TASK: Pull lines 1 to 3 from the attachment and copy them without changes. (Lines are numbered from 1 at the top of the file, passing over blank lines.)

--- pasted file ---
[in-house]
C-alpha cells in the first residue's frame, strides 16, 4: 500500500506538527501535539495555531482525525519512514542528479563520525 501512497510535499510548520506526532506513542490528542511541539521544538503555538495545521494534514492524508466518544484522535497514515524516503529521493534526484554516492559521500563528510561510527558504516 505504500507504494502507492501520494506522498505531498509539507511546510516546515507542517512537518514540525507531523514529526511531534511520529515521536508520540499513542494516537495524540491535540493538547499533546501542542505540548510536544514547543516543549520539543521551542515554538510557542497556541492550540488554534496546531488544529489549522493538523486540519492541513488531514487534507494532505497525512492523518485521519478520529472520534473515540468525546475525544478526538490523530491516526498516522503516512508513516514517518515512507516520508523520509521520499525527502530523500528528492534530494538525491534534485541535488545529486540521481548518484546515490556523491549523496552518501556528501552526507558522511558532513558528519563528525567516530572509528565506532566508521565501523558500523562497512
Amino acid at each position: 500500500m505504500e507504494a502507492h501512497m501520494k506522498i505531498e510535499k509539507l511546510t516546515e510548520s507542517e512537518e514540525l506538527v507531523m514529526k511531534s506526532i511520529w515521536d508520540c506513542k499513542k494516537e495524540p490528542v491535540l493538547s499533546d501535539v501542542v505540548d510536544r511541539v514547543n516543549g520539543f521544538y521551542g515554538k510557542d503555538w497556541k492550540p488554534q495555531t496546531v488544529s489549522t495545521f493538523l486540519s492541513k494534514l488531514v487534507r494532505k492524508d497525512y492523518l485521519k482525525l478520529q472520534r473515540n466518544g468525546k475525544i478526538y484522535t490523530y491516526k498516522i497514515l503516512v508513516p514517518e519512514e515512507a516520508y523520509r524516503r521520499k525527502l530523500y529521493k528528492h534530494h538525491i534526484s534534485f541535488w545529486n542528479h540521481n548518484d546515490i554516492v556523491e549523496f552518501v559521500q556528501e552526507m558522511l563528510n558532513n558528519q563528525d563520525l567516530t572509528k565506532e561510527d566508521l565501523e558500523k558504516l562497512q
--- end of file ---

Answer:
[in-house]
C-alpha cells in the first residue's frame, strides 16, 4: 500500500506538527501535539495555531482525525519512514542528479563520525 501512497510535499510548520506526532506513542490528542511541539521544538503555538495545521494534514492524508466518544484522535497514515524516503529521493534526484554516492559521500563528510561510527558504516 505504500507504494502507492501520494506522498505531498509539507511546510516546515507542517512537518514540525507531523514529526511531534511520529515521536508520540499513542494516537495524540491535540493538547499533546501542542505540548510536544514547543516543549520539543521551542515554538510557542497556541492550540488554534496546531488544529489549522493538523486540519492541513488531514487534507494532505497525512492523518485521519478520529472520534473515540468525546475525544478526538490523530491516526498516522503516512508513516514517518515512507516520508523520509521520499525527502530523500528528492534530494538525491534534485541535488545529486540521481548518484546515490556523491549523496552518501556528501552526507558522511558532513558528519563528525567516530572509528565506532566508521565501523558500523562497512
Amino acid at each position: 500500500m505504500e507504494a502507492h501512497m501520494k506522498i505531498e510535499k509539507l511546510t516546515e510548520s507542517e512537518e514540525l506538527v507531523m514529526k511531534s506526532i511520529w515521536d508520540c506513542k499513542k494516537e495524540p490528542v491535540l493538547s499533546d501535539v501542542v505540548d510536544r511541539v514547543n516543549g520539543f521544538y521551542g515554538k510557542d503555538w497556541k492550540p488554534q495555531t496546531v488544529s489549522t495545521f493538523l486540519s492541513k494534514l488531514v487534507r494532505k492524508d497525512y492523518l485521519k482525525l478520529q472520534r473515540n466518544g468525546k475525544i478526538y484522535t490523530y491516526k498516522i497514515l503516512v508513516p514517518e519512514e515512507a516520508y523520509r524516503r521520499k525527502l530523500y529521493k528528492h534530494h538525491i534526484s534534485f541535488w545529486n542528479h540521481n548518484d546515490i554516492v556523491e549523496f552518501v559521500q556528501e552526507m558522511l563528510n558532513n558528519q563528525d563520525l567516530t572509528k565506532e561510527d566508521l565501523e558500523k558504516l562497512q